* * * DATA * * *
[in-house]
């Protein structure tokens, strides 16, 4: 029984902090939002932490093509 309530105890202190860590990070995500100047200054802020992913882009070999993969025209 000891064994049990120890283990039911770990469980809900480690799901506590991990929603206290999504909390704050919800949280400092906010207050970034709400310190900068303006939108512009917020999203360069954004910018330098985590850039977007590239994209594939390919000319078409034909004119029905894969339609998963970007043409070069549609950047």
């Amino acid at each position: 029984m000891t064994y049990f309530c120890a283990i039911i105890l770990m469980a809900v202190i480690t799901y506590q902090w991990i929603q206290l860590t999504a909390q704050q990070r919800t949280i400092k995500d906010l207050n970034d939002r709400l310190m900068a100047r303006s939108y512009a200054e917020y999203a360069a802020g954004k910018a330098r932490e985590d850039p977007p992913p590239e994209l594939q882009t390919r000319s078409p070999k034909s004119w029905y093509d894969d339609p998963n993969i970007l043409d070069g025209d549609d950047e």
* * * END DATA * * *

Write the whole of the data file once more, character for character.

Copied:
[in-house]
């Protein structure tokens, strides 16, 4: 029984902090939002932490093509 309530105890202190860590990070995500100047200054802020992913882009070999993969025209 000891064994049990120890283990039911770990469980809900480690799901506590991990929603206290999504909390704050919800949280400092906010207050970034709400310190900068303006939108512009917020999203360069954004910018330098985590850039977007590239994209594939390919000319078409034909004119029905894969339609998963970007043409070069549609950047």
């Amino acid at each position: 029984m000891t064994y049990f309530c120890a283990i039911i105890l770990m469980a809900v202190i480690t799901y506590q902090w991990i929603q206290l860590t999504a909390q704050q990070r919800t949280i400092k995500d906010l207050n970034d939002r709400l310190m900068a100047r303006s939108y512009a200054e917020y999203a360069a802020g954004k910018a330098r932490e985590d850039p977007p992913p590239e994209l594939q882009t390919r000319s078409p070999k034909s004119w029905y093509d894969d339609p998963n993969i970007l043409d070069g025209d549609d950047e």